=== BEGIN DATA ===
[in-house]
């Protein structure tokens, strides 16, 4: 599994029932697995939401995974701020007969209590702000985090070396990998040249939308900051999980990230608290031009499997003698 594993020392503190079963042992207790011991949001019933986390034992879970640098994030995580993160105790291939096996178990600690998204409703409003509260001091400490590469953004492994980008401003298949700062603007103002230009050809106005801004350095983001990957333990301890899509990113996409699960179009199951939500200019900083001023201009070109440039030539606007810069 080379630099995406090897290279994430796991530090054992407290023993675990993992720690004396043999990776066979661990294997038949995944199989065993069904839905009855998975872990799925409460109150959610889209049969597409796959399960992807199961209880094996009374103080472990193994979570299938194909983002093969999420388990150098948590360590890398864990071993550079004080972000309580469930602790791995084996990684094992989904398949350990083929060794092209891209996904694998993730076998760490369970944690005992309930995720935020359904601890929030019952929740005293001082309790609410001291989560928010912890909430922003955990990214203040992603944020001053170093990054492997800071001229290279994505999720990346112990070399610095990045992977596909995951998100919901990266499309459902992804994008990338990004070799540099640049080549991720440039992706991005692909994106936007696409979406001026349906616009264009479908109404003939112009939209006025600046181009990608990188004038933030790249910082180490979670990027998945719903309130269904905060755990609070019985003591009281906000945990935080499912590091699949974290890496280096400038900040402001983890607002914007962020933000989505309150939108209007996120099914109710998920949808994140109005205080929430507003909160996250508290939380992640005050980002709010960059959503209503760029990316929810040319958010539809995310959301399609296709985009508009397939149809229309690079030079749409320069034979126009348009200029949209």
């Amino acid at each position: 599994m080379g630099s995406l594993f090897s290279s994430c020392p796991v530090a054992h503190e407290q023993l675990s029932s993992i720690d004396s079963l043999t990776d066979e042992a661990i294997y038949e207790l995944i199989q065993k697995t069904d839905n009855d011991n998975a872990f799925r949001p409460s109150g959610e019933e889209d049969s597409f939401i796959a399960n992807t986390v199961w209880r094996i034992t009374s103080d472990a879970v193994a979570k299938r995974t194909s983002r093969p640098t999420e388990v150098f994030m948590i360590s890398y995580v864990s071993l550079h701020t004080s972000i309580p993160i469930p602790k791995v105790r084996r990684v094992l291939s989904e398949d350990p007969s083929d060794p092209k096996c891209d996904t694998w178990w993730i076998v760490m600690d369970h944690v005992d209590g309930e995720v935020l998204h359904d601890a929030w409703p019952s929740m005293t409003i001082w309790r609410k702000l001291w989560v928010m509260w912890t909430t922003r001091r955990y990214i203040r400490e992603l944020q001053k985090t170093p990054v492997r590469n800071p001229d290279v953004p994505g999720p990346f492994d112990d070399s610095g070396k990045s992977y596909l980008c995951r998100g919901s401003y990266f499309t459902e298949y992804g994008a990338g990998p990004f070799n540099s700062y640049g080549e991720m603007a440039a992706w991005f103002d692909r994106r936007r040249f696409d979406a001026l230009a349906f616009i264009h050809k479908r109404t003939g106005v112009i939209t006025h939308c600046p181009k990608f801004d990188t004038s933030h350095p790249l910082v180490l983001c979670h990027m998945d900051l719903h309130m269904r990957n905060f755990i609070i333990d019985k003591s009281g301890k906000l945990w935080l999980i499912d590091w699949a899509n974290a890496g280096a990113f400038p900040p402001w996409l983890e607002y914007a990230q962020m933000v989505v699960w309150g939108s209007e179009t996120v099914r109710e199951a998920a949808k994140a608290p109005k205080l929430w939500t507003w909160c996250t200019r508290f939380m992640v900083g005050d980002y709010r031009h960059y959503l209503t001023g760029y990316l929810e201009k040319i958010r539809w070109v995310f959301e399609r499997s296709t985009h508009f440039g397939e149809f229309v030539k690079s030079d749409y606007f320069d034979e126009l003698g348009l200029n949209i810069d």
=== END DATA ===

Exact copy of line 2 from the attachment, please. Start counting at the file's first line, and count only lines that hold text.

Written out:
């Protein structure tokens, strides 16, 4: 599994029932697995939401995974701020007969209590702000985090070396990998040249939308900051999980990230608290031009499997003698 594993020392503190079963042992207790011991949001019933986390034992879970640098994030995580993160105790291939096996178990600690998204409703409003509260001091400490590469953004492994980008401003298949700062603007103002230009050809106005801004350095983001990957333990301890899509990113996409699960179009199951939500200019900083001023201009070109440039030539606007810069 080379630099995406090897290279994430796991530090054992407290023993675990993992720690004396043999990776066979661990294997038949995944199989065993069904839905009855998975872990799925409460109150959610889209049969597409796959399960992807199961209880094996009374103080472990193994979570299938194909983002093969999420388990150098948590360590890398864990071993550079004080972000309580469930602790791995084996990684094992989904398949350990083929060794092209891209996904694998993730076998760490369970944690005992309930995720935020359904601890929030019952929740005293001082309790609410001291989560928010912890909430922003955990990214203040992603944020001053170093990054492997800071001229290279994505999720990346112990070399610095990045992977596909995951998100919901990266499309459902992804994008990338990004070799540099640049080549991720440039992706991005692909994106936007696409979406001026349906616009264009479908109404003939112009939209006025600046181009990608990188004038933030790249910082180490979670990027998945719903309130269904905060755990609070019985003591009281906000945990935080499912590091699949974290890496280096400038900040402001983890607002914007962020933000989505309150939108209007996120099914109710998920949808994140109005205080929430507003909160996250508290939380992640005050980002709010960059959503209503760029990316929810040319958010539809995310959301399609296709985009508009397939149809229309690079030079749409320069034979126009348009200029949209």